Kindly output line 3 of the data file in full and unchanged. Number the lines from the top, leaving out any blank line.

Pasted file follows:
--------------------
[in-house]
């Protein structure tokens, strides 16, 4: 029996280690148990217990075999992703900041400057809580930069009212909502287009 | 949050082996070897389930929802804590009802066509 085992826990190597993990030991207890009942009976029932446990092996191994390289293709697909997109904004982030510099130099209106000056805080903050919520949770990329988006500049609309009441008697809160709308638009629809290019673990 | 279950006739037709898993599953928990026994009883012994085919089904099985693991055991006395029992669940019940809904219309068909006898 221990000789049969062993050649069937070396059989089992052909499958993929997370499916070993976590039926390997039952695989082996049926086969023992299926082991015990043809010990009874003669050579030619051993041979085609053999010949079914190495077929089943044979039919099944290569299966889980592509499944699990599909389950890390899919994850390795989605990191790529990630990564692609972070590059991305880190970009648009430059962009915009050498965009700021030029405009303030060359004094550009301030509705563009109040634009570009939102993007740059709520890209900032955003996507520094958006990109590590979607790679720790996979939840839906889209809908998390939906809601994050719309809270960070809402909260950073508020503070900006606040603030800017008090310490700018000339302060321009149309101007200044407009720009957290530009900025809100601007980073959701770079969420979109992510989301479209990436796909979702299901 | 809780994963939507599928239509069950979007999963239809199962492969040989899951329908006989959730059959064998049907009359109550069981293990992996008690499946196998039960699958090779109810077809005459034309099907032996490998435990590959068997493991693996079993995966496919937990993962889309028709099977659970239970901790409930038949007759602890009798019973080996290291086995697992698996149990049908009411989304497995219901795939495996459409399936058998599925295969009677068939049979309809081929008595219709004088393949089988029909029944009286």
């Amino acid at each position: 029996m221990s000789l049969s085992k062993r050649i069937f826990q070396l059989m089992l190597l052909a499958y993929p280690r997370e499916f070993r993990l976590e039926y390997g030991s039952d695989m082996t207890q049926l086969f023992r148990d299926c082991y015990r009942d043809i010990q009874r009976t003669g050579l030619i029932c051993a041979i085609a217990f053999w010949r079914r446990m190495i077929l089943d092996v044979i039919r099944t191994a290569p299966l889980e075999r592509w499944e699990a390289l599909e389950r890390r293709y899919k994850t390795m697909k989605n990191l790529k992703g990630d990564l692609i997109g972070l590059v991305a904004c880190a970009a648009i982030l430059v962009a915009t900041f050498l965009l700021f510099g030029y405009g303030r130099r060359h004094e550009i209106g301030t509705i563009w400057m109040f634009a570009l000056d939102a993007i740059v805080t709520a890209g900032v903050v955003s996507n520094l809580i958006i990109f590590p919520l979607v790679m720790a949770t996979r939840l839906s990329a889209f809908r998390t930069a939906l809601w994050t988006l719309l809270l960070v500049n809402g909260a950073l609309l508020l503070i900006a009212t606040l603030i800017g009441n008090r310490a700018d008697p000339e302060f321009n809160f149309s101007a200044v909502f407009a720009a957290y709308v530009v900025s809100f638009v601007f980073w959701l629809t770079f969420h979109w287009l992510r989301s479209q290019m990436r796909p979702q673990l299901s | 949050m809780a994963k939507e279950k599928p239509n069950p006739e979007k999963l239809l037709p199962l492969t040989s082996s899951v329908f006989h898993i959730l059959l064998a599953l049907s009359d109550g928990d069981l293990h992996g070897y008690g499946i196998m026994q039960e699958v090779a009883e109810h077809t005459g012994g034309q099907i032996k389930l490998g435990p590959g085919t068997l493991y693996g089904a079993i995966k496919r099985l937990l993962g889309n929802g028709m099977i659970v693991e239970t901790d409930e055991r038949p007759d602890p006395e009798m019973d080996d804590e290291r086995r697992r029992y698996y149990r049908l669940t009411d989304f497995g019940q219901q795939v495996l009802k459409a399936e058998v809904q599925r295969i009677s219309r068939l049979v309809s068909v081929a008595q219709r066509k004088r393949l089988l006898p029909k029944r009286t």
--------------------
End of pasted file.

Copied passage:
């Amino acid at each position: 029996m221990s000789l049969s085992k062993r050649i069937f826990q070396l059989m089992l190597l052909a499958y993929p280690r997370e499916f070993r993990l976590e039926y390997g030991s039952d695989m082996t207890q049926l086969f023992r148990d299926c082991y015990r009942d043809i010990q009874r009976t003669g050579l030619i029932c051993a041979i085609a217990f053999w010949r079914r446990m190495i077929l089943d092996v044979i039919r099944t191994a290569p299966l889980e075999r592509w499944e699990a390289l599909e389950r890390r293709y899919k994850t390795m697909k989605n990191l790529k992703g990630d990564l692609i997109g972070l590059v991305a904004c880190a970009a648009i982030l430059v962009a915009t900041f050498l965009l700021f510099g030029y405009g303030r130099r060359h004094e550009i209106g301030t509705i563009w400057m109040f634009a570009l000056d939102a993007i740059v805080t709520a890209g900032v903050v955003s996507n520094l809580i958006i990109f590590p919520l979607v790679m720790a949770t996979r939840l839906s990329a889209f809908r998390t930069a939906l809601w994050t988006l719309l809270l960070v500049n809402g909260a950073l609309l508020l503070i900006a009212t606040l603030i800017g009441n008090r310490a700018d008697p000339e302060f321009n809160f149309s101007a200044v909502f407009a720009a957290y709308v530009v900025s809100f638009v601007f980073w959701l629809t770079f969420h979109w287009l992510r989301s479209q290019m990436r796909p979702q673990l299901s | 949050m809780a994963k939507e279950k599928p239509n069950p006739e979007k999963l239809l037709p199962l492969t040989s082996s899951v329908f006989h898993i959730l059959l064998a599953l049907s009359d109550g928990d069981l293990h992996g070897y008690g499946i196998m026994q039960e699958v090779a009883e109810h077809t005459g012994g034309q099907i032996k389930l490998g435990p590959g085919t068997l493991y693996g089904a079993i995966k496919r099985l937990l993962g889309n929802g028709m099977i659970v693991e239970t901790d409930e055991r038949p007759d602890p006395e009798m019973d080996d804590e290291r086995r697992r029992y698996y149990r049908l669940t009411d989304f497995g019940q219901q795939v495996l009802k459409a399936e058998v809904q599925r295969i009677s219309r068939l049979v309809s068909v081929a008595q219709r066509k004088r393949l089988l006898p029909k029944r009286t």